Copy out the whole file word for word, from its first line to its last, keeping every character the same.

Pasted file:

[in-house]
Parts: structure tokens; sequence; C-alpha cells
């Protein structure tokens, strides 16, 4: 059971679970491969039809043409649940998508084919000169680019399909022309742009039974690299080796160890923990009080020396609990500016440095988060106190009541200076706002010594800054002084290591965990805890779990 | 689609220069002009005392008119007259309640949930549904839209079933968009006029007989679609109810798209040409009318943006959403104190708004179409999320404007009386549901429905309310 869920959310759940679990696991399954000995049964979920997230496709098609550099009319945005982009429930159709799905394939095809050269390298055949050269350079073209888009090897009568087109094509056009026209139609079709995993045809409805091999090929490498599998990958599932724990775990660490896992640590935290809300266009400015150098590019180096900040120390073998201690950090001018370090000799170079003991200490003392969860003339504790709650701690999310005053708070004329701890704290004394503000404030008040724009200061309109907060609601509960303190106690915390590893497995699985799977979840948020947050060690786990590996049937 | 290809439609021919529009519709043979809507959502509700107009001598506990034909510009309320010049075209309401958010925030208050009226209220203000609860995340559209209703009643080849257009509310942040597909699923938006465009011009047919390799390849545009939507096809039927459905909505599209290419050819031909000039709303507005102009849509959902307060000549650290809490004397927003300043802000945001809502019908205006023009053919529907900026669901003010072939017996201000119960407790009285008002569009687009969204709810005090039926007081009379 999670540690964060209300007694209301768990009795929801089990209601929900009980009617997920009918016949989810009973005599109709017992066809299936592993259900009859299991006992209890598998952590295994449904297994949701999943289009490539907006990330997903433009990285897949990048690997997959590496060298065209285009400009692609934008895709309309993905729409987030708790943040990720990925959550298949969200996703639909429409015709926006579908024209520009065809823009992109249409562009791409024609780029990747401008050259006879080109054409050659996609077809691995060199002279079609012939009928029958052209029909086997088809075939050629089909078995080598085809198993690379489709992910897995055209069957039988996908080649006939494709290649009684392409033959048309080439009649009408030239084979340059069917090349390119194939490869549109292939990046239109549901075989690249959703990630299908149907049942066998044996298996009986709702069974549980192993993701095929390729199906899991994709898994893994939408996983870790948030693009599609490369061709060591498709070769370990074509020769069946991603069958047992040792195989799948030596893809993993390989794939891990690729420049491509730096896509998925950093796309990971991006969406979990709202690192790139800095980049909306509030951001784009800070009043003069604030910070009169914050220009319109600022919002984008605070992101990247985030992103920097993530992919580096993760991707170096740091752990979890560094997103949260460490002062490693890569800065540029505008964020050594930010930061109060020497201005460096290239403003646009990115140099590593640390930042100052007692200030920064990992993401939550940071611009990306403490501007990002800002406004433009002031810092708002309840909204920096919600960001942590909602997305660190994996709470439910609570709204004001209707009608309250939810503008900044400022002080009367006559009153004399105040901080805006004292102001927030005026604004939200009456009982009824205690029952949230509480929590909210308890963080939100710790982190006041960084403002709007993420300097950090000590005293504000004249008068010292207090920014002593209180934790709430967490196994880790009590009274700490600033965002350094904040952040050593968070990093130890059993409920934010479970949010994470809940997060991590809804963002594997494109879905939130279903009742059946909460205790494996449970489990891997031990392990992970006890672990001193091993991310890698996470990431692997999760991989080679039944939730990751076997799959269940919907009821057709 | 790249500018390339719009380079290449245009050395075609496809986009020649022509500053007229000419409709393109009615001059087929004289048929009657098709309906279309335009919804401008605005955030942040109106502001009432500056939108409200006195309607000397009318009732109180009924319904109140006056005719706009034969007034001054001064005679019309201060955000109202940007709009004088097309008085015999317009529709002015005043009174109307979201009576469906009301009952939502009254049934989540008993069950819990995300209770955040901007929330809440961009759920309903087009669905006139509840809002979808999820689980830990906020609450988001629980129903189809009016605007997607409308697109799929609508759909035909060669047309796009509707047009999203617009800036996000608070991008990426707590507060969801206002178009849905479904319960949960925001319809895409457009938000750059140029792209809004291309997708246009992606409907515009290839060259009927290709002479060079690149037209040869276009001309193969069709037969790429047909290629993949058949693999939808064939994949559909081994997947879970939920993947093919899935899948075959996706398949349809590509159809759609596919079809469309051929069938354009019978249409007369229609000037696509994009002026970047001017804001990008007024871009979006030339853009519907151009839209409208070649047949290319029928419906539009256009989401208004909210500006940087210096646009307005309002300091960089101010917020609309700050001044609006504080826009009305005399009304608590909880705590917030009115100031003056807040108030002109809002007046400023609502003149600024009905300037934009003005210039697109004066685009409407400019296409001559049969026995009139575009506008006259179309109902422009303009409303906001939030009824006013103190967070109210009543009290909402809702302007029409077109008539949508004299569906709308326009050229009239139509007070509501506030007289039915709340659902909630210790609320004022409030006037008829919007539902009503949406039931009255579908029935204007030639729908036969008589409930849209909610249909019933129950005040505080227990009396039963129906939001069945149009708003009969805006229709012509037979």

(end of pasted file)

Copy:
[in-house]
Parts: structure tokens; sequence; C-alpha cells
């Protein structure tokens, strides 16, 4: 059971679970491969039809043409649940998508084919000169680019399909022309742009039974690299080796160890923990009080020396609990500016440095988060106190009541200076706002010594800054002084290591965990805890779990 | 689609220069002009005392008119007259309640949930549904839209079933968009006029007989679609109810798209040409009318943006959403104190708004179409999320404007009386549901429905309310 869920959310759940679990696991399954000995049964979920997230496709098609550099009319945005982009429930159709799905394939095809050269390298055949050269350079073209888009090897009568087109094509056009026209139609079709995993045809409805091999090929490498599998990958599932724990775990660490896992640590935290809300266009400015150098590019180096900040120390073998201690950090001018370090000799170079003991200490003392969860003339504790709650701690999310005053708070004329701890704290004394503000404030008040724009200061309109907060609601509960303190106690915390590893497995699985799977979840948020947050060690786990590996049937 | 290809439609021919529009519709043979809507959502509700107009001598506990034909510009309320010049075209309401958010925030208050009226209220203000609860995340559209209703009643080849257009509310942040597909699923938006465009011009047919390799390849545009939507096809039927459905909505599209290419050819031909000039709303507005102009849509959902307060000549650290809490004397927003300043802000945001809502019908205006023009053919529907900026669901003010072939017996201000119960407790009285008002569009687009969204709810005090039926007081009379 999670540690964060209300007694209301768990009795929801089990209601929900009980009617997920009918016949989810009973005599109709017992066809299936592993259900009859299991006992209890598998952590295994449904297994949701999943289009490539907006990330997903433009990285897949990048690997997959590496060298065209285009400009692609934008895709309309993905729409987030708790943040990720990925959550298949969200996703639909429409015709926006579908024209520009065809823009992109249409562009791409024609780029990747401008050259006879080109054409050659996609077809691995060199002279079609012939009928029958052209029909086997088809075939050629089909078995080598085809198993690379489709992910897995055209069957039988996908080649006939494709290649009684392409033959048309080439009649009408030239084979340059069917090349390119194939490869549109292939990046239109549901075989690249959703990630299908149907049942066998044996298996009986709702069974549980192993993701095929390729199906899991994709898994893994939408996983870790948030693009599609490369061709060591498709070769370990074509020769069946991603069958047992040792195989799948030596893809993993390989794939891990690729420049491509730096896509998925950093796309990971991006969406979990709202690192790139800095980049909306509030951001784009800070009043003069604030910070009169914050220009319109600022919002984008605070992101990247985030992103920097993530992919580096993760991707170096740091752990979890560094997103949260460490002062490693890569800065540029505008964020050594930010930061109060020497201005460096290239403003646009990115140099590593640390930042100052007692200030920064990992993401939550940071611009990306403490501007990002800002406004433009002031810092708002309840909204920096919600960001942590909602997305660190994996709470439910609570709204004001209707009608309250939810503008900044400022002080009367006559009153004399105040901080805006004292102001927030005026604004939200009456009982009824205690029952949230509480929590909210308890963080939100710790982190006041960084403002709007993420300097950090000590005293504000004249008068010292207090920014002593209180934790709430967490196994880790009590009274700490600033965002350094904040952040050593968070990093130890059993409920934010479970949010994470809940997060991590809804963002594997494109879905939130279903009742059946909460205790494996449970489990891997031990392990992970006890672990001193091993991310890698996470990431692997999760991989080679039944939730990751076997799959269940919907009821057709 | 790249500018390339719009380079290449245009050395075609496809986009020649022509500053007229000419409709393109009615001059087929004289048929009657098709309906279309335009919804401008605005955030942040109106502001009432500056939108409200006195309607000397009318009732109180009924319904109140006056005719706009034969007034001054001064005679019309201060955000109202940007709009004088097309008085015999317009529709002015005043009174109307979201009576469906009301009952939502009254049934989540008993069950819990995300209770955040901007929330809440961009759920309903087009669905006139509840809002979808999820689980830990906020609450988001629980129903189809009016605007997607409308697109799929609508759909035909060669047309796009509707047009999203617009800036996000608070991008990426707590507060969801206002178009849905479904319960949960925001319809895409457009938000750059140029792209809004291309997708246009992606409907515009290839060259009927290709002479060079690149037209040869276009001309193969069709037969790429047909290629993949058949693999939808064939994949559909081994997947879970939920993947093919899935899948075959996706398949349809590509159809759609596919079809469309051929069938354009019978249409007369229609000037696509994009002026970047001017804001990008007024871009979006030339853009519907151009839209409208070649047949290319029928419906539009256009989401208004909210500006940087210096646009307005309002300091960089101010917020609309700050001044609006504080826009009305005399009304608590909880705590917030009115100031003056807040108030002109809002007046400023609502003149600024009905300037934009003005210039697109004066685009409407400019296409001559049969026995009139575009506008006259179309109902422009303009409303906001939030009824006013103190967070109210009543009290909402809702302007029409077109008539949508004299569906709308326009050229009239139509007070509501506030007289039915709340659902909630210790609320004022409030006037008829919007539902009503949406039931009255579908029935204007030639729908036969008589409930849209909610249909019933129950005040505080227990009396039963129906939001069945149009708003009969805006229709012509037979």